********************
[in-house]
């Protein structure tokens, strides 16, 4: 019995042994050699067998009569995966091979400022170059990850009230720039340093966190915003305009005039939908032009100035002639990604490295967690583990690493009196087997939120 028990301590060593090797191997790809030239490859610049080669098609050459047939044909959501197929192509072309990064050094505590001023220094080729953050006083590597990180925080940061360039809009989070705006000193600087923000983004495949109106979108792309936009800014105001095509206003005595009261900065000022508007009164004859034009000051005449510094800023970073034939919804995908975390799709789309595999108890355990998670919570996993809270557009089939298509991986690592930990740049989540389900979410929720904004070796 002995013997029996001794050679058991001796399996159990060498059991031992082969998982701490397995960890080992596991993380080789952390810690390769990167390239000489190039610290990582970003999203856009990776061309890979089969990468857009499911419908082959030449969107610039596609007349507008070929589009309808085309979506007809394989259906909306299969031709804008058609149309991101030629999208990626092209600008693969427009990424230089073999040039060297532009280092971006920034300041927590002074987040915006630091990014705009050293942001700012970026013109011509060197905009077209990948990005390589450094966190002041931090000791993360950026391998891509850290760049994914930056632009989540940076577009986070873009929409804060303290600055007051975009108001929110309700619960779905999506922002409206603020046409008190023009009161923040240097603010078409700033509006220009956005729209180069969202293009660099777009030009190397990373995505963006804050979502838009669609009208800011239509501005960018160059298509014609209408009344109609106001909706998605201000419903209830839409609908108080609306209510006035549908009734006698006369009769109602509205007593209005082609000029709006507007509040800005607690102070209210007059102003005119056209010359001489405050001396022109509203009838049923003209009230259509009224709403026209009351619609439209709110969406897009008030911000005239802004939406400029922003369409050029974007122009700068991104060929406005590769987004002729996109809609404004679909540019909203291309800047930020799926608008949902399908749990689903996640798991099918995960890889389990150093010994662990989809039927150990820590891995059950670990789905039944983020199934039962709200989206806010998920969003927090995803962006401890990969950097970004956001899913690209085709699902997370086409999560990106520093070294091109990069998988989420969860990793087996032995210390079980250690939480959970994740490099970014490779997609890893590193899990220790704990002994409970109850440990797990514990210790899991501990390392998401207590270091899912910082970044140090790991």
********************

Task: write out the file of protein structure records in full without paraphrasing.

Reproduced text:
[in-house]
């Protein structure tokens, strides 16, 4: 019995042994050699067998009569995966091979400022170059990850009230720039340093966190915003305009005039939908032009100035002639990604490295967690583990690493009196087997939120 028990301590060593090797191997790809030239490859610049080669098609050459047939044909959501197929192509072309990064050094505590001023220094080729953050006083590597990180925080940061360039809009989070705006000193600087923000983004495949109106979108792309936009800014105001095509206003005595009261900065000022508007009164004859034009000051005449510094800023970073034939919804995908975390799709789309595999108890355990998670919570996993809270557009089939298509991986690592930990740049989540389900979410929720904004070796 002995013997029996001794050679058991001796399996159990060498059991031992082969998982701490397995960890080992596991993380080789952390810690390769990167390239000489190039610290990582970003999203856009990776061309890979089969990468857009499911419908082959030449969107610039596609007349507008070929589009309808085309979506007809394989259906909306299969031709804008058609149309991101030629999208990626092209600008693969427009990424230089073999040039060297532009280092971006920034300041927590002074987040915006630091990014705009050293942001700012970026013109011509060197905009077209990948990005390589450094966190002041931090000791993360950026391998891509850290760049994914930056632009989540940076577009986070873009929409804060303290600055007051975009108001929110309700619960779905999506922002409206603020046409008190023009009161923040240097603010078409700033509006220009956005729209180069969202293009660099777009030009190397990373995505963006804050979502838009669609009208800011239509501005960018160059298509014609209408009344109609106001909706998605201000419903209830839409609908108080609306209510006035549908009734006698006369009769109602509205007593209005082609000029709006507007509040800005607690102070209210007059102003005119056209010359001489405050001396022109509203009838049923003209009230259509009224709403026209009351619609439209709110969406897009008030911000005239802004939406400029922003369409050029974007122009700068991104060929406005590769987004002729996109809609404004679909540019909203291309800047930020799926608008949902399908749990689903996640798991099918995960890889389990150093010994662990989809039927150990820590891995059950670990789905039944983020199934039962709200989206806010998920969003927090995803962006401890990969950097970004956001899913690209085709699902997370086409999560990106520093070294091109990069998988989420969860990793087996032995210390079980250690939480959970994740490099970014490779997609890893590193899990220790704990002994409970109850440990797990514990210790899991501990390392998401207590270091899912910082970044140090790991």